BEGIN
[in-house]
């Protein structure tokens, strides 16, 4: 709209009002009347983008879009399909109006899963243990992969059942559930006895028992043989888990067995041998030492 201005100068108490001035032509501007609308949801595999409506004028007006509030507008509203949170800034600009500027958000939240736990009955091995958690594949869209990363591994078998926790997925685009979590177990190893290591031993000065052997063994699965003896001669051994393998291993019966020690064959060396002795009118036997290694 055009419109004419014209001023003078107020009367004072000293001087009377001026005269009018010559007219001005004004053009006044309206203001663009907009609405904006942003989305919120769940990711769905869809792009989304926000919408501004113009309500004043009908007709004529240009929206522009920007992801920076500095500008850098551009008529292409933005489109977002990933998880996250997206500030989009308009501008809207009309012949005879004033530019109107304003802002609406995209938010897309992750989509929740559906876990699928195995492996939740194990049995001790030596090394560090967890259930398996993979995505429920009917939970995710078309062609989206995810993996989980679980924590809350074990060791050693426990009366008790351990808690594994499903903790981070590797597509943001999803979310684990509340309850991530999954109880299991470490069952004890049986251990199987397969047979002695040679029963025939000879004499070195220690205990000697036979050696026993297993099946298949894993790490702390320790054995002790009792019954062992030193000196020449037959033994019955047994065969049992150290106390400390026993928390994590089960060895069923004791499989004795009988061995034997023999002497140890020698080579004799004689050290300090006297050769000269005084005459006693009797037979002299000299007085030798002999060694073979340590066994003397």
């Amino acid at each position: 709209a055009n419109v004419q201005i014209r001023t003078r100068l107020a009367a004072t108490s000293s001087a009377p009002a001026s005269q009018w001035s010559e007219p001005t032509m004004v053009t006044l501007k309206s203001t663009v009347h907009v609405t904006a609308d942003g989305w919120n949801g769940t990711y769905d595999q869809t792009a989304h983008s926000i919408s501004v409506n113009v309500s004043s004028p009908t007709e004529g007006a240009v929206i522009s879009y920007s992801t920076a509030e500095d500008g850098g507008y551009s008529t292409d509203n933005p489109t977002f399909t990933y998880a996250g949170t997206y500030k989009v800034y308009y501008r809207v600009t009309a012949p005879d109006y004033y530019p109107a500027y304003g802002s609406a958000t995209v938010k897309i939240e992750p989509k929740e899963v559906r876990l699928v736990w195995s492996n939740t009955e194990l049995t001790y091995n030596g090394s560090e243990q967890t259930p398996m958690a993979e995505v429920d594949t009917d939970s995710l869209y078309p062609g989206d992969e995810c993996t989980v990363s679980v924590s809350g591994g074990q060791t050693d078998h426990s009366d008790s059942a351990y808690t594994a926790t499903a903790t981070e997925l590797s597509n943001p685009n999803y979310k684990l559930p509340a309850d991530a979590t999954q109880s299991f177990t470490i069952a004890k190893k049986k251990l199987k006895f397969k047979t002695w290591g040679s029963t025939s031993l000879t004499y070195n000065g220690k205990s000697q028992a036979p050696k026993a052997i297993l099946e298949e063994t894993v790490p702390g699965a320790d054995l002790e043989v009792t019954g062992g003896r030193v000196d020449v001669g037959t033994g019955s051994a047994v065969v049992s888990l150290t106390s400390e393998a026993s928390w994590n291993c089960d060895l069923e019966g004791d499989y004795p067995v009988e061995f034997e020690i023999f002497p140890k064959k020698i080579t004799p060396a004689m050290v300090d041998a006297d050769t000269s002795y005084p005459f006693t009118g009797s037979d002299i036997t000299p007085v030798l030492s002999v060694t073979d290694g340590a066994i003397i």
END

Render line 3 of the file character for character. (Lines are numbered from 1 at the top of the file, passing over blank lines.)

């Amino acid at each position: 709209a055009n419109v004419q201005i014209r001023t003078r100068l107020a009367a004072t108490s000293s001087a009377p009002a001026s005269q009018w001035s010559e007219p001005t032509m004004v053009t006044l501007k309206s203001t663009v009347h907009v609405t904006a609308d942003g989305w919120n949801g769940t990711y769905d595999q869809t792009a989304h983008s926000i919408s501004v409506n113009v309500s004043s004028p009908t007709e004529g007006a240009v929206i522009s879009y920007s992801t920076a509030e500095d500008g850098g507008y551009s008529t292409d509203n933005p489109t977002f399909t990933y998880a996250g949170t997206y500030k989009v800034y308009y501008r809207v600009t009309a012949p005879d109006y004033y530019p109107a500027y304003g802002s609406a958000t995209v938010k897309i939240e992750p989509k929740e899963v559906r876990l699928v736990w195995s492996n939740t009955e194990l049995t001790y091995n030596g090394s560090e243990q967890t259930p398996m958690a993979e995505v429920d594949t009917d939970s995710l869209y078309p062609g989206d992969e995810c993996t989980v990363s679980v924590s809350g591994g074990q060791t050693d078998h426990s009366d008790s059942a351990y808690t594994a926790t499903a903790t981070e997925l590797s597509n943001p685009n999803y979310k684990l559930p509340a309850d991530a979590t999954q109880s299991f177990t470490i069952a004890k190893k049986k251990l199987k006895f397969k047979t002695w290591g040679s029963t025939s031993l000879t004499y070195n000065g220690k205990s000697q028992a036979p050696k026993a052997i297993l099946e298949e063994t894993v790490p702390g699965a320790d054995l002790e043989v009792t019954g062992g003896r030193v000196d020449v001669g037959t033994g019955s051994a047994v065969v049992s888990l150290t106390s400390e393998a026993s928390w994590n291993c089960d060895l069923e019966g004791d499989y004795p067995v009988e061995f034997e020690i023999f002497p140890k064959k020698i080579t004799p060396a004689m050290v300090d041998a006297d050769t000269s002795y005084p005459f006693t009118g009797s037979d002299i036997t000299p007085v030798l030492s002999v060694t073979d290694g340590a066994i003397i």